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IAEA resolution confrontational not constructive: China Daily editorial

chinadaily.com.cn | Updated: 2024-06-06 20:24

The logo of the International Atomic Energy Agency (IAEA) is seen at its headquarters. [Photo/Agencies]

The International Atomic Energy Agency's decision on Wednesday to censure Iran for its failure to cooperate with the UN agency will neither help foster the necessary momentum for reviving the 2015 Iranian nuclear deal nor contribute to a fair, equitable environment for preventing nuclear proliferation.

The decision was apparently influenced by the UN nuclear watchdog's report a week ago, which said Iran has further increased its stockpile of uranium enriched to near weapons-grade levels. The agency is now demanding Teheran provide answers to questions that are part of its long-running investigation and reverse its ban on several experienced UN inspectors carrying out on-site investigations.

It is an open secret that Teheran and the IAEA in recent years have clashed on how and where the agency can conduct probes into Iran's nuclear program. But that is something that should be settled through negotiations and dialogue. Adopting confrontational stances will only push the two sides further apart, shutting the door on any accommodation being reached.

The standoff between Iran and the UN watchdog stems from the Iranian nuclear issue, which would have been properly resolved long ago if the United States under the previous Donald Trump administration had not unilaterally torn apart the 2015 Iranian nuclear deal.

The reckless US move has left the Joint Comprehensive Plan of Action in limbo and undermined the international efforts made thus far to resolve the thorny issue. Since then, although the current US government says it seeks to return to the multilateral deal, on-and-off negotiations have not yielded enough positive progress to revive the deal.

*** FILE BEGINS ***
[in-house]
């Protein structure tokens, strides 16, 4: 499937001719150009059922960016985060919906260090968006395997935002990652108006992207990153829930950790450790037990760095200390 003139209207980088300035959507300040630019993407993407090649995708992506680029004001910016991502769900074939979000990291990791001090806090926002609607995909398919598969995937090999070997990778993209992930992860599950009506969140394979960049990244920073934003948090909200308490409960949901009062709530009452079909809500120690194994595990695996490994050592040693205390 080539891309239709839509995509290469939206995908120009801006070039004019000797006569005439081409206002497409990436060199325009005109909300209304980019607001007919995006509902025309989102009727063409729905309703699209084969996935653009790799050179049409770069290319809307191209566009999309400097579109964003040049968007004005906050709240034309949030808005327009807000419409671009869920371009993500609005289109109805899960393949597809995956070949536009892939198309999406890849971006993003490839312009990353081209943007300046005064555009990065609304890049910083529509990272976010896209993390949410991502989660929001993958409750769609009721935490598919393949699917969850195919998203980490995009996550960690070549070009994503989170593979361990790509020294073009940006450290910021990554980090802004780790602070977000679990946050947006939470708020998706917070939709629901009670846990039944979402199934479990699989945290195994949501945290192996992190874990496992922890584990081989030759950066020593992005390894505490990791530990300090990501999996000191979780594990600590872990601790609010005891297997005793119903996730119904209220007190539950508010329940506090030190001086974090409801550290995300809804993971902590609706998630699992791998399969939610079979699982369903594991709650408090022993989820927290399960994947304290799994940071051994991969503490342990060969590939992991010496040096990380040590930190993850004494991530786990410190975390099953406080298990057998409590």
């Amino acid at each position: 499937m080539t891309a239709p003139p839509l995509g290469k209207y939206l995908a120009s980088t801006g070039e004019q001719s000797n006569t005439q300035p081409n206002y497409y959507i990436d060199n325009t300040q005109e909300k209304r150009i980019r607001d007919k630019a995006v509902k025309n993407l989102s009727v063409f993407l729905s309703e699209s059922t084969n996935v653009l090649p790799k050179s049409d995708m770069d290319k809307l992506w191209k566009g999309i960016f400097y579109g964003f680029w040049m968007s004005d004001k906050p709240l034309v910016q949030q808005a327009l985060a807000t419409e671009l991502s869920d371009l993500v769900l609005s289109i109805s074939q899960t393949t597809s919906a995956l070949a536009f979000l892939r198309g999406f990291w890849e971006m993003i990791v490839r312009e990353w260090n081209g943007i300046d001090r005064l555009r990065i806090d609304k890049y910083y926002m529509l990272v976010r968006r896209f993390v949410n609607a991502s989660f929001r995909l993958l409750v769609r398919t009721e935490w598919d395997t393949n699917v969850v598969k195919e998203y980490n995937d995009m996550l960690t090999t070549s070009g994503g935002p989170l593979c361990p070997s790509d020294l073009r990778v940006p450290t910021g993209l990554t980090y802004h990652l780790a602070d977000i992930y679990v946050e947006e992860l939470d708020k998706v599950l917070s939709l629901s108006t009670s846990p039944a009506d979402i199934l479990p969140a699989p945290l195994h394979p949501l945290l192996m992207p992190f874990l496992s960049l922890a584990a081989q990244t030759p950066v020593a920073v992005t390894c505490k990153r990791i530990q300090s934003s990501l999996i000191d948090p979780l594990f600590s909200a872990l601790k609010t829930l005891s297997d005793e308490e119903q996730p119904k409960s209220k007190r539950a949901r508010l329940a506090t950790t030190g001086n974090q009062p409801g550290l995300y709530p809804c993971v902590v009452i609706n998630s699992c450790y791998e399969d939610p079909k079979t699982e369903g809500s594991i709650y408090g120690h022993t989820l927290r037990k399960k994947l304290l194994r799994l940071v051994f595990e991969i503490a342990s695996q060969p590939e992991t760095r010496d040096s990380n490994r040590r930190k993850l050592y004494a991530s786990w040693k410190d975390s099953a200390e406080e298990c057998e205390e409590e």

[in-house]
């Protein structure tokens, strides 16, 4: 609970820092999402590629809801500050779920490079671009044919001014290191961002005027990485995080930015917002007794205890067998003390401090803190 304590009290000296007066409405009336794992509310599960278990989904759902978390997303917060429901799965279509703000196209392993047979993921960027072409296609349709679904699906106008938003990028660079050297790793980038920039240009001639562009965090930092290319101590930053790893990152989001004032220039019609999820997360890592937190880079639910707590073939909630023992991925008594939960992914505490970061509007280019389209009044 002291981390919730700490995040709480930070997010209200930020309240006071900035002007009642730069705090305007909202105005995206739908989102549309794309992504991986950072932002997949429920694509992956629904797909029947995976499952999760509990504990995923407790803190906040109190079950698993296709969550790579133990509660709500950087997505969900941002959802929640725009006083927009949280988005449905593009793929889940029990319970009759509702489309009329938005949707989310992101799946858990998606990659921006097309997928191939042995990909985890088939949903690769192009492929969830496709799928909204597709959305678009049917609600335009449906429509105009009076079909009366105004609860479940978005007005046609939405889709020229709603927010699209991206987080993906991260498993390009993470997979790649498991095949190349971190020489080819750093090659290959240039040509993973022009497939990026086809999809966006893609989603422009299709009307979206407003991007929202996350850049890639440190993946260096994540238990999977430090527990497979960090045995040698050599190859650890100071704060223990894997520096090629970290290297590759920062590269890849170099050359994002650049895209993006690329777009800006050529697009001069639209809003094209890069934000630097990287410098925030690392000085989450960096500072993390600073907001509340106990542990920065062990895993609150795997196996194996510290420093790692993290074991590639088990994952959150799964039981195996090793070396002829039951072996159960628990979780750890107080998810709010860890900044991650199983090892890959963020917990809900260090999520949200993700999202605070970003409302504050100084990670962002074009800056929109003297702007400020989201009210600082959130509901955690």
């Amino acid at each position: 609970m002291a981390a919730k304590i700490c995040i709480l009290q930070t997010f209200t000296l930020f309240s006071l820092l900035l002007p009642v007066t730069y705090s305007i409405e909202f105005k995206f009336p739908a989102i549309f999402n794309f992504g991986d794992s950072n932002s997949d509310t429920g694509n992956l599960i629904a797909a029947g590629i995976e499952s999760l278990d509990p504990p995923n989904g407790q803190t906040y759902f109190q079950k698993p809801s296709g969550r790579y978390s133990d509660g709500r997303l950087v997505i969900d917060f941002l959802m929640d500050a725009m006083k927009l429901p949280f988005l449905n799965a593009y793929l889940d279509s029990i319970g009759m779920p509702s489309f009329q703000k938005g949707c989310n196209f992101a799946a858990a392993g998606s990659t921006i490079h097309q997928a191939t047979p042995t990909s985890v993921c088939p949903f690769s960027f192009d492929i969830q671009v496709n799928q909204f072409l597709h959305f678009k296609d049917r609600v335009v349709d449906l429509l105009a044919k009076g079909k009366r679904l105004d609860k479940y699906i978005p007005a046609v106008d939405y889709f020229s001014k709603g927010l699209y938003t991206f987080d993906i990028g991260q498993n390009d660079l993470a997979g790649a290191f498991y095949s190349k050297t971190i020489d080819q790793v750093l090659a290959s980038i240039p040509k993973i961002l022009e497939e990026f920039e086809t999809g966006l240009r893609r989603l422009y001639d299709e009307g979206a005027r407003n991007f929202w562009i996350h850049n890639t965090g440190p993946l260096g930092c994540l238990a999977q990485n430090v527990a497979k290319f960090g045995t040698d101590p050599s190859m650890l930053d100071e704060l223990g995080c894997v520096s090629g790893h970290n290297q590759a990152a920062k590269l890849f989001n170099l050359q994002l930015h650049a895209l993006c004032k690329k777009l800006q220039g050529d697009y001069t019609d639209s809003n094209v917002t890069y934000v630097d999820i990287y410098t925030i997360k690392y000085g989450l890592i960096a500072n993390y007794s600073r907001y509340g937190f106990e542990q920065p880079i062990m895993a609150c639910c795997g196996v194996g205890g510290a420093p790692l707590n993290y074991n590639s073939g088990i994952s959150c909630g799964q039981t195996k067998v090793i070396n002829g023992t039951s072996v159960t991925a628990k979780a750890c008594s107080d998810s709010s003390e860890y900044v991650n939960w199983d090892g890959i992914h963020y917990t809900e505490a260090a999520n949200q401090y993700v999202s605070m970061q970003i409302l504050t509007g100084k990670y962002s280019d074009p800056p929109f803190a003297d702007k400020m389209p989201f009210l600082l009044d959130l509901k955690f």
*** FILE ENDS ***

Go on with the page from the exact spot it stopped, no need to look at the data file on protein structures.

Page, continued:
Any meaningful decisions and discussions on the Iran nuclear issue cannot ignore this important background. Global efforts should ultimately focus on restarting talks for the US' return to the multilateral deal. Otherwise, it will simply be far-fetched to think a meaningful breakthrough can be made in the current impasse.

Despite the IAEA's recent censuring of Iran for noncooperation, Teheran has said it is still committed to the international deal despite the US' pullout. In early May, IAEA Director-General Rafael Grossi paid a successful visit to Iran and the agency has maintained constructive exchanges with the Iranian side, with both sides vowing to push forward the IAEA's safeguard work in Iran.

Under such a backdrop, China and Russia voted against the resolution against Iran at a meeting of the 35-member IAEA board, while 12 other countries, including South Africa, India, Saudi Arabia, Indonesia and Turkiye, abstained. Those countries share the common view that there is still room to resolve the IAEA's differences with Teheran through dialogue.

There is no doubt that the international community should go all out to build a nuclear-free world. After all, with conflicts raging in Europe and the Middle East, the global situation is highly volatile and it is imperative to keep a tight lid on nuclear weapons and their proliferation. That includes the nuclear-powered submarine cooperation among the AUKUS countries.

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